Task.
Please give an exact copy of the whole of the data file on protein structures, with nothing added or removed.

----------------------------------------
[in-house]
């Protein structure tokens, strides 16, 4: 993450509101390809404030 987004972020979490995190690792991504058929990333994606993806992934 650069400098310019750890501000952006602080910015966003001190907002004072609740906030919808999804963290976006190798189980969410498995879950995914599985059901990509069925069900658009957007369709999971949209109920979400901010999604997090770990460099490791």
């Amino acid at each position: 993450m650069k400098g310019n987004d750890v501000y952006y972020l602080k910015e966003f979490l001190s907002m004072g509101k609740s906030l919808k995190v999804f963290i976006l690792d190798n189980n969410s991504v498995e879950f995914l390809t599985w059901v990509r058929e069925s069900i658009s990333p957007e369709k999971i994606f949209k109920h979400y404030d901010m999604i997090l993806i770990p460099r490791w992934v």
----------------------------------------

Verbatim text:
[in-house]
């Protein structure tokens, strides 16, 4: 993450509101390809404030 987004972020979490995190690792991504058929990333994606993806992934 650069400098310019750890501000952006602080910015966003001190907002004072609740906030919808999804963290976006190798189980969410498995879950995914599985059901990509069925069900658009957007369709999971949209109920979400901010999604997090770990460099490791």
């Amino acid at each position: 993450m650069k400098g310019n987004d750890v501000y952006y972020l602080k910015e966003f979490l001190s907002m004072g509101k609740s906030l919808k995190v999804f963290i976006l690792d190798n189980n969410s991504v498995e879950f995914l390809t599985w059901v990509r058929e069925s069900i658009s990333p957007e369709k999971i994606f949209k109920h979400y404030d901010m999604i997090l993806i770990p460099r490791w992934v």